Monday, April 03, 2006


A Woman whom I work with lost her husband suddenly while on vacation last month, and today was her first day back to work. She was in line in front of another coworker and myself at the coffee shop this morning. The barista at the coffee shop recognized her, and asked how her trip was, saying that she sure had been gone a long time. There was a terrible pause, and a silence descended to create a vacuum. The grief which seeped into that void was palpable. The Woman had her back to me, but I knew what was happening to her. I knew how she felt inside at that moment, as anybody who's experienced grief would know: like a wrecking ball had just taken aim at your stomach and has squarely met its mark and found the part of you which has just experienced the deepest, most painful type of loss. That in itself is bad enough, but now all of that effort and energy exerted to get herself to work, to try and do something normal like get some coffee when something terribly abnormal has just happened; that tenuous sense of normalcy has now just been ripped to shreds by a single, simple question from a well-meaning, sweet girl just trying to be friendly.

The requirement now? To speak those unthinkable words: the Terrible, Shocking Truth that you have lost a loved one. Saying it out loud can be the hardest thing you will ever be faced with, the shock of the words bringing new waves of grief when you are trying valiantly not to let it overtake you from one moment to the next, and especially while out in public.

I didn't hear what she actually said, but after she said it the barista came around the counter and hugged her. For a long time. After she'd gotten her coffee, the Woman turned around and hugged us, too.

The freshly grieving have such tenuous moments of security. Most of the time, you feel as though your insides just received electric shock therapy. Your mind certainly feels that way.

And then she said something very interesting. While I can't remember her exact wording, it was something like, "It will be interesting to see how this process unfolds." It was an analytical statement, and sounded detached from the grief. Although, she really wasn't. It's just something that pops out of our mouths when other people are trying to be nice and say things like, "I'm sorry" and the like. It's something to fill the space, to give your mind something to think about, other than the Truth. Because when it comes to grief, there's only so much Truth that we can take in a day.

I found a tape I have with my dad's voice on it and listened to it this weekend. I wasn't sure where the tape had ended up since the move to OH's house. It was a short radio interview from five years ago when I nominated him to be recognized for what he did during his two tours of duty in Vietnam for Veteran's Day. He was characteristically humble while telling the story of a terrifying day where he participated in a rescue mission, but I was happy to hear again how he got to receive praise and thanks for what he did which was amazing and noteworthy and he needed to know that.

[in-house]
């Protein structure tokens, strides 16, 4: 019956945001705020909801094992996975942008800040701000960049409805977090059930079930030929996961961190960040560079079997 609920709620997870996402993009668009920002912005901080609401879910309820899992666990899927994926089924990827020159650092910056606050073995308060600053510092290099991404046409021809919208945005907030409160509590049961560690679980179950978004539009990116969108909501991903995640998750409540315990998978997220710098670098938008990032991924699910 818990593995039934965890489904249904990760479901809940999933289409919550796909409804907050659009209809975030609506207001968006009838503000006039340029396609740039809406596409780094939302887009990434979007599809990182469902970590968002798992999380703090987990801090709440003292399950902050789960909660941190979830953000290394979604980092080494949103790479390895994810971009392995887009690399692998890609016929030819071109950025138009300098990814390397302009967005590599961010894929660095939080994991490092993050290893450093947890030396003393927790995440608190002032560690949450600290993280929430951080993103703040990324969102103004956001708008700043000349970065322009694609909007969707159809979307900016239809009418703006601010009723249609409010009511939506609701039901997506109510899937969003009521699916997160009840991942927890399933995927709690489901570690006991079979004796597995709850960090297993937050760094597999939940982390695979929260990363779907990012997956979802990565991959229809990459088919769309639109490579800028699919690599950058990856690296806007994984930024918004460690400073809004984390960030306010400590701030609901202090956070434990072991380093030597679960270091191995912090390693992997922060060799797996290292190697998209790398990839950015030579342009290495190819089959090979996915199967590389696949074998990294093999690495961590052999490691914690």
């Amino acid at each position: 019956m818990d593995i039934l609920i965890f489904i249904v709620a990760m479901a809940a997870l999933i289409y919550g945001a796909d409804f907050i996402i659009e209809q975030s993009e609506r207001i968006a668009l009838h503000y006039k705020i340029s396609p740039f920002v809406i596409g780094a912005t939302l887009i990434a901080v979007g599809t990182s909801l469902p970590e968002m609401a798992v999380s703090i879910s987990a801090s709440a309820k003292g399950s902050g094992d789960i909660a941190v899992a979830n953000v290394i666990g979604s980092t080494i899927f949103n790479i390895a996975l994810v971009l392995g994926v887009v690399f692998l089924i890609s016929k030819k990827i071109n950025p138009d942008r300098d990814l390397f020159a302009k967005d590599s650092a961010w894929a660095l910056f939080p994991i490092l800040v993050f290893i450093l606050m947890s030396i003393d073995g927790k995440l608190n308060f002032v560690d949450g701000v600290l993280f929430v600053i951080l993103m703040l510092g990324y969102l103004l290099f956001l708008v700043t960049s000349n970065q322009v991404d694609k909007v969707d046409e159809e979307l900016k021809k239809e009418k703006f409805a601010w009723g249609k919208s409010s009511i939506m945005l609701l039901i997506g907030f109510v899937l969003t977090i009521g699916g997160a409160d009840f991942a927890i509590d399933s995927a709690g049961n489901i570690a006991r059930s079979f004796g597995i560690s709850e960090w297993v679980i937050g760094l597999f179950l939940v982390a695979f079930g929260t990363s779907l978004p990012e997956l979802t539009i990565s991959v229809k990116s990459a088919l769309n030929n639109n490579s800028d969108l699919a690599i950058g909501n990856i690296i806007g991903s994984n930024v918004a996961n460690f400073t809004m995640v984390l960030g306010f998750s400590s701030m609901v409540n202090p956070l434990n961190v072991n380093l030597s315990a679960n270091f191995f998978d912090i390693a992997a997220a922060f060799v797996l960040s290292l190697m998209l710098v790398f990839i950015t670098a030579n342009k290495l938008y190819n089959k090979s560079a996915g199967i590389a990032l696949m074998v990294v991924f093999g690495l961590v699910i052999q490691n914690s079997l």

I listened to it while OH and OC hugged me, while the tears poured out of my eyes even though I was thrilled just to hear his voice again. Lately I've been thinking about how much I miss him. I even thought about what life would be like if he was still alive and my parents still lived nearby, and what he would've thought of my new husband, and how the granddaughters would be able to see him and how great that would be....

I started to think how it's futile and self-defeating to think this way. It did make me sad because it's never going to be that way. He is not alive, and never will be again, and I really hate that.

Then I thought that maybe it's okay to go ahead and admit that I think these things sometimes. I have accepted reality, but the truth is that I miss him a lot, that I do wish he were still here, and I do wish my daughter could have known him longer. That's all true, too; it's okay because I'm not stuck being angry. It doesn't fill my thoughts (anymore). It makes me remember him and makes me think about how I want to live my life. I'm not wallowing in wishes, I'm acknowledging how I feel and letting go. That is the kind of transformation I am experiencing now.

Life is all about transformation. It is the only thing that we can be sure will happen in life. But it is so very hard for the people left behind.

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